The migrant crisis is playing out in miniature on a bridge between Croatia and Slovenia. There are desperate people and brutal police here, but there is also humanity, Nemanja Rujević writes from Harmica.
The man with the suit and the overcoat buttoned up to his neck doesn't easily fit into the picture of the little bridge that crosses the Sotla River, which forms part of the border between Croatia and Slovenia. Here, in no man's land between a pair of European Union members, hundreds of refugees sit on the asphalt - waiting at the mercy of Slovenian authorities.
The UN refugee agency has provided water, cookies and fruit. The mysterious man in the overcoat runs through the crowd up to the improvised blockade that the Slovenian riot police have built.
"Show a heart! Let the refugees pass!" he said in Croatian with a timid voice. "Angela Merkel is crying. These are people, your brothers and sisters." The Slovenian police are not amused and soon the man in the overcoat is gone.
Tear gas in the Schengen area
Two worlds collide between the Croatian village of Harmica and the Slovenian village of Rigonce: Helpful Croats who bring the new arrivals here in private cars - and hundreds of determined Slovenians, intent on sealing the Schengen border.
That's something Abdel Karim experienced personally. His red eye bears witness to the tumult of the night before, when police officers used tear gas to prevent the crowd from breaking crossing the border. He has hardly any voice left.
"We just said, 'open the border, help people, children and women,' but they won't help us. Why?" Like everyone here, the young Iraqi had hoped never again to experience the violence he knows from home.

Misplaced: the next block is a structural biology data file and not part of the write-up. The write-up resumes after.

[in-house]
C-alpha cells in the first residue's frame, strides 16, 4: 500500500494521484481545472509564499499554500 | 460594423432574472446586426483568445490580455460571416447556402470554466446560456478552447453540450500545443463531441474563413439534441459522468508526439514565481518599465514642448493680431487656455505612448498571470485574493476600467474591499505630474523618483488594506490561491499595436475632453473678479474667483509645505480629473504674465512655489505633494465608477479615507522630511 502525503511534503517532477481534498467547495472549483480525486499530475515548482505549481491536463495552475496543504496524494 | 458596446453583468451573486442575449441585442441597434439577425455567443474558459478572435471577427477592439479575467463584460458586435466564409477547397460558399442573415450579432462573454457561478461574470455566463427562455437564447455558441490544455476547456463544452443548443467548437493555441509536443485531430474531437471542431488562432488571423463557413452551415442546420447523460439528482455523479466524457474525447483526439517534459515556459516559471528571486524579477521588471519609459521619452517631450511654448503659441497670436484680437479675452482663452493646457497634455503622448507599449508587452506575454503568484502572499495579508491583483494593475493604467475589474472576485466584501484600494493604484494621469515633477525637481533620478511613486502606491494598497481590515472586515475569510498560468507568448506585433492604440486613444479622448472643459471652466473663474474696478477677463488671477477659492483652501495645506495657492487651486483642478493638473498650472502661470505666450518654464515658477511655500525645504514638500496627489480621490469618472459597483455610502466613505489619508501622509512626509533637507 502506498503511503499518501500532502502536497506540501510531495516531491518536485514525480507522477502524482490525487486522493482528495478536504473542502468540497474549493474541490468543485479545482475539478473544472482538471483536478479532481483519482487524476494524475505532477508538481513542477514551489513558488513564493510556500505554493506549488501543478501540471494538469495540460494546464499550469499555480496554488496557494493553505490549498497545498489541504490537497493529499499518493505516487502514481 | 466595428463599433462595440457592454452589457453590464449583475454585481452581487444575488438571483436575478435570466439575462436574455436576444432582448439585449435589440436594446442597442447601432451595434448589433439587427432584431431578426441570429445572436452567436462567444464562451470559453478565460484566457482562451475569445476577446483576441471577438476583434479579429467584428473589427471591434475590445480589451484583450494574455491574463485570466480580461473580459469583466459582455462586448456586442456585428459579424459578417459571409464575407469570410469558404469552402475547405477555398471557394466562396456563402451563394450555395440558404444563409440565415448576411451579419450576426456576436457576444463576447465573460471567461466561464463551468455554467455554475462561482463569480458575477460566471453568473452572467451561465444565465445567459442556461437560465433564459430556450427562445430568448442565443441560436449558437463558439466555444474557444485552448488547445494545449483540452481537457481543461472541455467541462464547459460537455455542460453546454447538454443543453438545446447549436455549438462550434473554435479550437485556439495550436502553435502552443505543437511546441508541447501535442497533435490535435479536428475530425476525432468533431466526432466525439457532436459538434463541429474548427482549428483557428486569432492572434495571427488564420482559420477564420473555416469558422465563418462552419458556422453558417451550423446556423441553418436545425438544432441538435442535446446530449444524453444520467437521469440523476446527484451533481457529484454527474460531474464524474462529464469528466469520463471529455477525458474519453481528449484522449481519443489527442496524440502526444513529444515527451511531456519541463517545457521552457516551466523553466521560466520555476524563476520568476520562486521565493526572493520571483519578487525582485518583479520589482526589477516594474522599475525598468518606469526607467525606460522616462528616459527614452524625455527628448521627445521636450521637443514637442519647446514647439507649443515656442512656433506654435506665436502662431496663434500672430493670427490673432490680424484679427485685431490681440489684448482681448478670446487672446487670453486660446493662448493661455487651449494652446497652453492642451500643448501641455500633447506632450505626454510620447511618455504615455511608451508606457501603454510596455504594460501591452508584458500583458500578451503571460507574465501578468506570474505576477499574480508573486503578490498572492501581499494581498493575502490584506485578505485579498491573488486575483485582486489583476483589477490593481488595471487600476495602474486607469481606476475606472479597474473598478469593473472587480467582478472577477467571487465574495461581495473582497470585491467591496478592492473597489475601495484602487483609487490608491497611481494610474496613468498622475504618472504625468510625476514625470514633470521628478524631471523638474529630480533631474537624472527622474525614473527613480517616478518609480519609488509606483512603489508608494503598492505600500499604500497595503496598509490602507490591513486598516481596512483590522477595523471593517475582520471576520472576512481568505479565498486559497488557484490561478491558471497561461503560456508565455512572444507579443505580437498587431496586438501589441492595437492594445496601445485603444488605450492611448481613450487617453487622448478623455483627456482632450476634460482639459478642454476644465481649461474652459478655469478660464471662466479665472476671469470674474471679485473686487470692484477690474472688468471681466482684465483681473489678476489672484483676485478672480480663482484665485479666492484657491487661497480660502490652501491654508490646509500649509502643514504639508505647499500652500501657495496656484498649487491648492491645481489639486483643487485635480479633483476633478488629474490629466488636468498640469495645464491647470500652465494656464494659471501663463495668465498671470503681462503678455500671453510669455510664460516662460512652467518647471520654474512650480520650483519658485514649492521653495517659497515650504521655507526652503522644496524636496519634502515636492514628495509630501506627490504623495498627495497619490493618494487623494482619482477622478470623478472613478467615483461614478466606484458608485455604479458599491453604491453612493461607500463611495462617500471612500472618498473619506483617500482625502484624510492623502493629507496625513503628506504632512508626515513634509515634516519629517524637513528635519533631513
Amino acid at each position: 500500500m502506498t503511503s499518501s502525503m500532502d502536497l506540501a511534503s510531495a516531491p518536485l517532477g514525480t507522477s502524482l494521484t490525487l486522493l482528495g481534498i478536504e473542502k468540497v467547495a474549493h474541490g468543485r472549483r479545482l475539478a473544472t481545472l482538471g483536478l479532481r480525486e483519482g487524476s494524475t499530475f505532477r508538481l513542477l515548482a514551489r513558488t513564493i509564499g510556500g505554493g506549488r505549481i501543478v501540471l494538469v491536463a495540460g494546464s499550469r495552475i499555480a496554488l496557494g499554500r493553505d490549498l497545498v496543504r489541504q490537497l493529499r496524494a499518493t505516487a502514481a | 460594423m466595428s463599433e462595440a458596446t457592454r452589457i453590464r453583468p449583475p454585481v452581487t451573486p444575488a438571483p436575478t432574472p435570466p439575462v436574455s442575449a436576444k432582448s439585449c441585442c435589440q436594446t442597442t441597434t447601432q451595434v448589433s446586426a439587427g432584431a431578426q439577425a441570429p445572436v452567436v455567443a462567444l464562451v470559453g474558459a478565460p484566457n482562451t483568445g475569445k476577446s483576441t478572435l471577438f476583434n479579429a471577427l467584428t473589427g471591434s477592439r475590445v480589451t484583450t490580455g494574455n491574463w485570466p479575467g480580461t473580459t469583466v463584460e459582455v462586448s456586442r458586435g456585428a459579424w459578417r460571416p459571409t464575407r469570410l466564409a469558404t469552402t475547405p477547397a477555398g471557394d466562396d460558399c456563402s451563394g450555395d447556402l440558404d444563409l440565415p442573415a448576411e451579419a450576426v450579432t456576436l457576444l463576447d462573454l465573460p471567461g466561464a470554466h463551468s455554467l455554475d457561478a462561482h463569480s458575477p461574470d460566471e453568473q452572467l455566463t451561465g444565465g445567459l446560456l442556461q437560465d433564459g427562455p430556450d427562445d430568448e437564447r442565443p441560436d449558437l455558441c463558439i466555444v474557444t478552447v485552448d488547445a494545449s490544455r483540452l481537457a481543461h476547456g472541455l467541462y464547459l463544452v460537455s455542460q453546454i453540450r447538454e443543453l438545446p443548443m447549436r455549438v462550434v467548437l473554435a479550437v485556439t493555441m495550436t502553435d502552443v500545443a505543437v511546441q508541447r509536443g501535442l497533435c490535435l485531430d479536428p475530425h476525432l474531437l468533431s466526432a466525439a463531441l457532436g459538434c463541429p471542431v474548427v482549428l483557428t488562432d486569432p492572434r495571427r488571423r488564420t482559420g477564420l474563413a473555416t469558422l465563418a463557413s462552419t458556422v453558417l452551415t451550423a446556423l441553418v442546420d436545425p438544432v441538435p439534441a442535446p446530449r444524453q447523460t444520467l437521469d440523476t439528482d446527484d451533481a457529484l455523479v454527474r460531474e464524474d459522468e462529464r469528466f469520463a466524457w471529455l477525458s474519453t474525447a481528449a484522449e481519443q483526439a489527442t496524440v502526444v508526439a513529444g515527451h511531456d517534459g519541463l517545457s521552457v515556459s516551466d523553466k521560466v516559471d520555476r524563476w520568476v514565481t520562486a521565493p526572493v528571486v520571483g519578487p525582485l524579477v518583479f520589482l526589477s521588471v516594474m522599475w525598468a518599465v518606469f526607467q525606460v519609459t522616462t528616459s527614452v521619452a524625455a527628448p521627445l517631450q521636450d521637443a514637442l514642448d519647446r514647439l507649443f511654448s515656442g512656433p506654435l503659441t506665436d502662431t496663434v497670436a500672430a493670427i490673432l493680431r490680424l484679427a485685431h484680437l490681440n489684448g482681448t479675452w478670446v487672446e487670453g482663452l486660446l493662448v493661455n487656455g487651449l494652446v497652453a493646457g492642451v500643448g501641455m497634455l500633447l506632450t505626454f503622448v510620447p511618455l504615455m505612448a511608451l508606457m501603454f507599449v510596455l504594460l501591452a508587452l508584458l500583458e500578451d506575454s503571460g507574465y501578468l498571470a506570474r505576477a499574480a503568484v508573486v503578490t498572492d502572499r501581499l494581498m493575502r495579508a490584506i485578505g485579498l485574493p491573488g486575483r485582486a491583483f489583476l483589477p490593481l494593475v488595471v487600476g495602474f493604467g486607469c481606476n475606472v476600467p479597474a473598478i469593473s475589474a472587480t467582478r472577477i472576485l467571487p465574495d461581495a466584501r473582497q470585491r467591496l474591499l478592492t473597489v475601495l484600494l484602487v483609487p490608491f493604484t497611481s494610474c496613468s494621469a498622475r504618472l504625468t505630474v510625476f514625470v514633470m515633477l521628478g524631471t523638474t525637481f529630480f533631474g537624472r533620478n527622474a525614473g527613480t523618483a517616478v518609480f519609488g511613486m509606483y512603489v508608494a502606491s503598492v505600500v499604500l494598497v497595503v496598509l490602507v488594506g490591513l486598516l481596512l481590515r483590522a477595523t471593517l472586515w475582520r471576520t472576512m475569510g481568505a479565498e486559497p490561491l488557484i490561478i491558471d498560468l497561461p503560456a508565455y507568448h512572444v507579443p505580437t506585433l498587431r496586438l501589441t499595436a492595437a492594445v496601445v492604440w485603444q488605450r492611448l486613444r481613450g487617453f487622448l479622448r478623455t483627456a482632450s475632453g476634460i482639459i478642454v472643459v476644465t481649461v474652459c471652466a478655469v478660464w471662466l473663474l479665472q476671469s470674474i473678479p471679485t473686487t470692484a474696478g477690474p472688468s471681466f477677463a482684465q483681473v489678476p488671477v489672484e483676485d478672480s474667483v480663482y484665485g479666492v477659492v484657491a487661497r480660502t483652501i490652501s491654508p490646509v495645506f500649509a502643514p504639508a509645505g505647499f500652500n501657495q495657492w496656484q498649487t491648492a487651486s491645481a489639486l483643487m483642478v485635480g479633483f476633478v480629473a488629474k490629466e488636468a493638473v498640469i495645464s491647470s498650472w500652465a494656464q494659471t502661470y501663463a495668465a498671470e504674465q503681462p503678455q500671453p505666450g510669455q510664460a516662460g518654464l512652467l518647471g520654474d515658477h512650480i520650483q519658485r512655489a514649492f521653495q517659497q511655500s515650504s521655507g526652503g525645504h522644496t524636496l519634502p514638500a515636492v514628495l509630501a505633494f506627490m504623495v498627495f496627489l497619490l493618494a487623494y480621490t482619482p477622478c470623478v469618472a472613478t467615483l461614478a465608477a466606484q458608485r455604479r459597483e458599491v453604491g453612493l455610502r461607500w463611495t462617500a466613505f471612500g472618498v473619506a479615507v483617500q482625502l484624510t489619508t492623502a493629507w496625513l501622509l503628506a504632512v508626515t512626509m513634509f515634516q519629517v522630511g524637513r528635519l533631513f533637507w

"In Iraq, I was not a free man," Karim said. "I want to go to Sweden."
He's finally persuaded to be treated in an ambulance. Paramedic Mario Drasic, not without pride, said the Croatian Red Cross has everything under control.
But for Slovenia he has no words of praise: "It was an ugly picture of a European and civilized country, if you can call Slovenia at all civilized. These are just people who want to travel, many infants and women."
Most of them, Drasic said, complain only of sore throats and colds, and there is little evidence of them bringing contagious infections.
'Shabaab' have to wait
Still, the situation on the bridge is getting restless. Every few hours a bus arrives on the Slovenian side, and a lucky few refugees may continue the journey further into western Europe. The migrants in the front rows take the megaphone and try to organize queues of people.
"Shabaab," young men, are supposed to stand to the right; families are given priority and are to move to the left. But after exhausting days on the Balkan route, most here no patience for bureaucratic procedures.
People scream at each other, fighting for a position closer to the barricade, while empty bags of chips and plastic bottles crunch beneath their feet. A father lifts up a stuffed Winnie the Pooh doll - as evidence that he is traveling with a child.
Slovenian officials said 1,500 people have entered the country, 200 people were picked up in Harmica on Saturday alone.
Hundreds come across the border. A riot policeman is unable or unwilling to talk about it. Would Slovenia soon open this and other border crossings to everyone? "I don't think so," he mumbled through his visor.
The bridge over the Sotla will probably remain a gathering place for some time. The weather is still warm, and it is possible to spend the night in the open air. Helpful Croatian citizens, like Bassir al Sharif, also keep coming to support the refugees.
Forty-five years ago, the Syrian native immigrated here. He even experienced the bloody war in Yugoslavia. Now his old homeland is falling apart and he has heard that his relatives are on the run.
"I want to help, because people say that Croatia ..." he lacks the words to describe his feelings about the willingness to help he's experienced in Croatia. "I'm touched. Thanks," is all he can manage before the tears start to stream down his face.